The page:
Leah Barkoukis

Surprise, surprise: Obama is threatening to veto the Working Families Flexibility Act, which passed the House this week, because of what the WSJ describes as the White House’s “fealty to unions.” The bill, sponsored by Alabama Rep. Martha Roby, would reform the 75-year-old Fair Labor Standards Act to “allow employees to swap overtime pay for compensatory time off.” In other words, the flex time bill would give working parents the ability to more easily balance work and family responsibilities. Roby’s message about the bill in the GOP’s weekly address is simple: They ‘want to get Washington out of the way of how you use your time.’

“This week the House passed my bill, the Working Families Flexibility Act, which will remove an outdated and unnecessary restriction on private sector employees accruing comp time, or paid time off, in exchange for overtime.

This bill provides options for working moms and dads who need more time to take care of family responsibilities. It also demonstrates how applying conservative principles can help working Americans in their everyday lives.

What this bill doesn’t do is change the 40-hour work week or how overtime pay is calculated. The same protections that have been a part of labor law for decades remain, and we’ve added additional protections against coercion or unfair treatment. This bill also doesn’t add government regulation to the workplace - we have enough red tape as is.

A more flexible workplace isn’t a new concept. In fact, many employees in the public sector enjoy this benefit right now. That’s because in 1985 Congress passed a law allowing local and state governments to offer their employees the option of comp time.

So, why should the rules be different for employees in the private sector? Why should government workers have more freedom in the workplace than everybody else? And why is Washington restricting employers from offering certain benefits that government itself is free to offer?”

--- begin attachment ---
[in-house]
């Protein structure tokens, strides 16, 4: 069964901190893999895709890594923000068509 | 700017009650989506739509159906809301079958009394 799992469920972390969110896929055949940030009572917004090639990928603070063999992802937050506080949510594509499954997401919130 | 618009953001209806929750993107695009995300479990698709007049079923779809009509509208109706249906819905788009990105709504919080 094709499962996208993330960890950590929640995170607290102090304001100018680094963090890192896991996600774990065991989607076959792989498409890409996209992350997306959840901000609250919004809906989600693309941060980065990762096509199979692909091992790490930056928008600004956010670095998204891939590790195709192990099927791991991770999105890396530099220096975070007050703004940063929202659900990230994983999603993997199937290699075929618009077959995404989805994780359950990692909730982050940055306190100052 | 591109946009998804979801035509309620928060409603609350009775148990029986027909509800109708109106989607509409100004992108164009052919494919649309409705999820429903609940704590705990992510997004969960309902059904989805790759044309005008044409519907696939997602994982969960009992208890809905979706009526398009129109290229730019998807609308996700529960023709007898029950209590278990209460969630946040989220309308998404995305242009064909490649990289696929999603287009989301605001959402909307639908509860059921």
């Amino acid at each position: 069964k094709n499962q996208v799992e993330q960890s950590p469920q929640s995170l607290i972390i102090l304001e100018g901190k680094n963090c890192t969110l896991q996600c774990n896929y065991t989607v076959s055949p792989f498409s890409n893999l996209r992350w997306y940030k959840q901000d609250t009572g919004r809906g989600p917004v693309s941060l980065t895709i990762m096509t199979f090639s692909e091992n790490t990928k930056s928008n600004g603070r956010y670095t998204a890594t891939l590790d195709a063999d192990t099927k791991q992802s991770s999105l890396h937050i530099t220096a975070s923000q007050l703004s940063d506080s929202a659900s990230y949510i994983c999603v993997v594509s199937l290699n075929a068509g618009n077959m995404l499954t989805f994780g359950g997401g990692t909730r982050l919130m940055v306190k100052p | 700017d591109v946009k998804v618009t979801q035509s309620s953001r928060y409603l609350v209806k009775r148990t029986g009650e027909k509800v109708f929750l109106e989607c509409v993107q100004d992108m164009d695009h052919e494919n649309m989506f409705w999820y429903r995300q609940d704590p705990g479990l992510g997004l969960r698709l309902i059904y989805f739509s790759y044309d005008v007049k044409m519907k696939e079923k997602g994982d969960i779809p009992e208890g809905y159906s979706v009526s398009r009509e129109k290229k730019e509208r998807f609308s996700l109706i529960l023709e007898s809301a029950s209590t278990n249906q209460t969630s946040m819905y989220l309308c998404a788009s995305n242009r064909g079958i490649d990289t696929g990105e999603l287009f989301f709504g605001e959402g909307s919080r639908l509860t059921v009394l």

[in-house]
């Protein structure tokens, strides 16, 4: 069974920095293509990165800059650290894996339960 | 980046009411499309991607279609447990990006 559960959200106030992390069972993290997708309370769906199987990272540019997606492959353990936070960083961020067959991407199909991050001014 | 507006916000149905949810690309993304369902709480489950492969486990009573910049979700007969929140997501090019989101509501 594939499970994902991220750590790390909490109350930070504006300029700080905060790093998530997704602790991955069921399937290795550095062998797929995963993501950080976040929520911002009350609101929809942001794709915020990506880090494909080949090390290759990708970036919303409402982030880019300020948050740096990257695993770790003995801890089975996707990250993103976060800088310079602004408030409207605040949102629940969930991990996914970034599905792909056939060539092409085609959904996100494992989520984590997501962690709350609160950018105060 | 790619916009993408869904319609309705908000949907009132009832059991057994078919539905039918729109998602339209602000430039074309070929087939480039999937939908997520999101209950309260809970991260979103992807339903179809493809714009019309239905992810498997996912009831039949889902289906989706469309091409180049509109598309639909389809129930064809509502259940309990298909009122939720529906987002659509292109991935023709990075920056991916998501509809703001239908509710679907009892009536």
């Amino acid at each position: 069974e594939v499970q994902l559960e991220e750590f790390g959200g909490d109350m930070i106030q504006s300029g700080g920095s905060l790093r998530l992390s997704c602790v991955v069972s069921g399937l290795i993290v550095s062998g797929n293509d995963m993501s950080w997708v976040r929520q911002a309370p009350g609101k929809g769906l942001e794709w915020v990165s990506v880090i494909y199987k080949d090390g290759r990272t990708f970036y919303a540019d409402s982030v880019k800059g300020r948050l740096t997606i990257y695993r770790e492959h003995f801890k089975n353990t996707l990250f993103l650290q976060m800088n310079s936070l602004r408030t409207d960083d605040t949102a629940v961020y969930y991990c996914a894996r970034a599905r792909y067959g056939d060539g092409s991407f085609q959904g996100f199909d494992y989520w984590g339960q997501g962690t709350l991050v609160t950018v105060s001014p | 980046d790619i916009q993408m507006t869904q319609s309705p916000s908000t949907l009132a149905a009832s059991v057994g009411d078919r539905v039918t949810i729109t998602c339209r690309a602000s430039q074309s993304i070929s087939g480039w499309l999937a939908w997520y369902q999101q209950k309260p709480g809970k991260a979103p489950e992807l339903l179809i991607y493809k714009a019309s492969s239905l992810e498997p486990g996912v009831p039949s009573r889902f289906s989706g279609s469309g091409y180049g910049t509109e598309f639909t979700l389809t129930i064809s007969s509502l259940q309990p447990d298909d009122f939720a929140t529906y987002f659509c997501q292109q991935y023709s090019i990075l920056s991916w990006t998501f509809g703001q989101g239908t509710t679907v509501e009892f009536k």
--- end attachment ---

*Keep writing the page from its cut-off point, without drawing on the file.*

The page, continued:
The White House’s opposition can only be understood in terms of the bill’s implications for the unions. And if you haven't figured it out by now, the AFL-CIO absolutely loathes the flex time bill and has been actively lobbying against it. WSJ’s scathing editorial on the matter breaks it down:

The politics at play here is White House fealty to unions. The only way for many private workers to obtain flex-time is if a union negotiates it as part of a collective-bargaining agreement. Unions routinely tout their ability to win such flexibility in their organizing drives, though pay raises and pension benefits are always higher priorities. But if workers can negotiate overtime pay for flexible work hours on their own, they have one less reason to join a union and pay the dues that fund Democratic campaigns.

With other major news like IRS targeting and Benghazi taking center stage, it will be difficult for this bill to get the attention it deserves, especially by liberal media. But modernizing the labor law to give working families more flexibility is something Republicans should fight hard for.  And as the WSJ editorial states, “If Democrats intend to keep waging a war against flexible hours for women in the workplace, voters ought to know about it.”


Leah Barkoukis

Leah Barkoukis is the Managing Editor at Townhall Magazine.

Author Photo credit: Jensen Sutta Photography